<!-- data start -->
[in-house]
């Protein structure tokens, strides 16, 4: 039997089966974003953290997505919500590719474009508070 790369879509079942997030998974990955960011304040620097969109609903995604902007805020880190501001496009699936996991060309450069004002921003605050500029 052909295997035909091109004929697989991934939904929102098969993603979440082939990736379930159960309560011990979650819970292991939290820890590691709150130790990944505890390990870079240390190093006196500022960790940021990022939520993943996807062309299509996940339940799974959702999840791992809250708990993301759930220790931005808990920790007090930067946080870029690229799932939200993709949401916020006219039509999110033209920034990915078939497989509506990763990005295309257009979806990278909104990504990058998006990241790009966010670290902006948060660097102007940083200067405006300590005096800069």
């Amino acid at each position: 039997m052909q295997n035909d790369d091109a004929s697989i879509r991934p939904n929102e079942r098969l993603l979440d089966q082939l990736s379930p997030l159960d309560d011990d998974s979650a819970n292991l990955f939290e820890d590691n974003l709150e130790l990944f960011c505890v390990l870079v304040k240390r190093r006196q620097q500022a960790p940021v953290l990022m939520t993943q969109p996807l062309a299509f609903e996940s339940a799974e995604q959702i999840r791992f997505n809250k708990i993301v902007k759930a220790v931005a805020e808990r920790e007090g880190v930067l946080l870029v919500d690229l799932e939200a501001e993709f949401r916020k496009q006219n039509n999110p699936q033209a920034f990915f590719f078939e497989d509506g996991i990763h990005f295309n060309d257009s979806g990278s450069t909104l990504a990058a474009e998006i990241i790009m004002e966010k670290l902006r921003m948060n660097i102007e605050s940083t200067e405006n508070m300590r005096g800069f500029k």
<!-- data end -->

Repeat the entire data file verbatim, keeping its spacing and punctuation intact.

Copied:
[in-house]
């Protein structure tokens, strides 16, 4: 039997089966974003953290997505919500590719474009508070 790369879509079942997030998974990955960011304040620097969109609903995604902007805020880190501001496009699936996991060309450069004002921003605050500029 052909295997035909091109004929697989991934939904929102098969993603979440082939990736379930159960309560011990979650819970292991939290820890590691709150130790990944505890390990870079240390190093006196500022960790940021990022939520993943996807062309299509996940339940799974959702999840791992809250708990993301759930220790931005808990920790007090930067946080870029690229799932939200993709949401916020006219039509999110033209920034990915078939497989509506990763990005295309257009979806990278909104990504990058998006990241790009966010670290902006948060660097102007940083200067405006300590005096800069």
């Amino acid at each position: 039997m052909q295997n035909d790369d091109a004929s697989i879509r991934p939904n929102e079942r098969l993603l979440d089966q082939l990736s379930p997030l159960d309560d011990d998974s979650a819970n292991l990955f939290e820890d590691n974003l709150e130790l990944f960011c505890v390990l870079v304040k240390r190093r006196q620097q500022a960790p940021v953290l990022m939520t993943q969109p996807l062309a299509f609903e996940s339940a799974e995604q959702i999840r791992f997505n809250k708990i993301v902007k759930a220790v931005a805020e808990r920790e007090g880190v930067l946080l870029v919500d690229l799932e939200a501001e993709f949401r916020k496009q006219n039509n999110p699936q033209a920034f990915f590719f078939e497989d509506g996991i990763h990005f295309n060309d257009s979806g990278s450069t909104l990504a990058a474009e998006i990241i790009m004002e966010k670290l902006r921003m948060n660097i102007e605050s940083t200067e405006n508070m300590r005096g800069f500029k």